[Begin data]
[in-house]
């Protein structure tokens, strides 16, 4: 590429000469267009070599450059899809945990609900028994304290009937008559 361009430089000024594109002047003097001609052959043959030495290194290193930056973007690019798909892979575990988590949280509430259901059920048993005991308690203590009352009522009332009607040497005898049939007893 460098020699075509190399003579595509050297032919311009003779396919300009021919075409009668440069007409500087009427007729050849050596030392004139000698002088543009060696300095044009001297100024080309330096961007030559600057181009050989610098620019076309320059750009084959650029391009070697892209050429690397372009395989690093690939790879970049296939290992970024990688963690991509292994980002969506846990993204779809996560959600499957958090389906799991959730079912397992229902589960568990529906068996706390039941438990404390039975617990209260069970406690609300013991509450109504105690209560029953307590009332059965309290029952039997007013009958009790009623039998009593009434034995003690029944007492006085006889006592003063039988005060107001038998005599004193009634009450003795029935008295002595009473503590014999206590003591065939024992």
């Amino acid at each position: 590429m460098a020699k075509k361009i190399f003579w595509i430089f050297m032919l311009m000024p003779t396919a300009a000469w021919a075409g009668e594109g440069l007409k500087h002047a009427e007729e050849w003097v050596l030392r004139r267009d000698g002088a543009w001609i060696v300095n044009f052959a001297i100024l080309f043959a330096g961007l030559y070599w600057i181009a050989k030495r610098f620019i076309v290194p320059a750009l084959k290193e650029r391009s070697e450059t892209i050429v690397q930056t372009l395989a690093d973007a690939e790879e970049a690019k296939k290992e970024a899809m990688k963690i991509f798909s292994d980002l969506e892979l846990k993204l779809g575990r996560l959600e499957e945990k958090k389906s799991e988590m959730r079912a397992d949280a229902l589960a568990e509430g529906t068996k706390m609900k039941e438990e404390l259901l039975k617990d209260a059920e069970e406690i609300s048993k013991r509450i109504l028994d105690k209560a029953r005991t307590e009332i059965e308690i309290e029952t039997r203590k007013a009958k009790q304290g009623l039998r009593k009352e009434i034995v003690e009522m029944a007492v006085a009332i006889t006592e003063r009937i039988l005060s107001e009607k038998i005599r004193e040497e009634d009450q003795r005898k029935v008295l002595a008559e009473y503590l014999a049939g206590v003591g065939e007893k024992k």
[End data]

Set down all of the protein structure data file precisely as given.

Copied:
[in-house]
């Protein structure tokens, strides 16, 4: 590429000469267009070599450059899809945990609900028994304290009937008559 361009430089000024594109002047003097001609052959043959030495290194290193930056973007690019798909892979575990988590949280509430259901059920048993005991308690203590009352009522009332009607040497005898049939007893 460098020699075509190399003579595509050297032919311009003779396919300009021919075409009668440069007409500087009427007729050849050596030392004139000698002088543009060696300095044009001297100024080309330096961007030559600057181009050989610098620019076309320059750009084959650029391009070697892209050429690397372009395989690093690939790879970049296939290992970024990688963690991509292994980002969506846990993204779809996560959600499957958090389906799991959730079912397992229902589960568990529906068996706390039941438990404390039975617990209260069970406690609300013991509450109504105690209560029953307590009332059965309290029952039997007013009958009790009623039998009593009434034995003690029944007492006085006889006592003063039988005060107001038998005599004193009634009450003795029935008295002595009473503590014999206590003591065939024992």
């Amino acid at each position: 590429m460098a020699k075509k361009i190399f003579w595509i430089f050297m032919l311009m000024p003779t396919a300009a000469w021919a075409g009668e594109g440069l007409k500087h002047a009427e007729e050849w003097v050596l030392r004139r267009d000698g002088a543009w001609i060696v300095n044009f052959a001297i100024l080309f043959a330096g961007l030559y070599w600057i181009a050989k030495r610098f620019i076309v290194p320059a750009l084959k290193e650029r391009s070697e450059t892209i050429v690397q930056t372009l395989a690093d973007a690939e790879e970049a690019k296939k290992e970024a899809m990688k963690i991509f798909s292994d980002l969506e892979l846990k993204l779809g575990r996560l959600e499957e945990k958090k389906s799991e988590m959730r079912a397992d949280a229902l589960a568990e509430g529906t068996k706390m609900k039941e438990e404390l259901l039975k617990d209260a059920e069970e406690i609300s048993k013991r509450i109504l028994d105690k209560a029953r005991t307590e009332i059965e308690i309290e029952t039997r203590k007013a009958k009790q304290g009623l039998r009593k009352e009434i034995v003690e009522m029944a007492v006085a009332i006889t006592e003063r009937i039988l005060s107001e009607k038998i005599r004193e040497e009634d009450q003795r005898k029935v008295l002595a008559e009473y503590l014999a049939g206590v003591g065939e007893k024992k």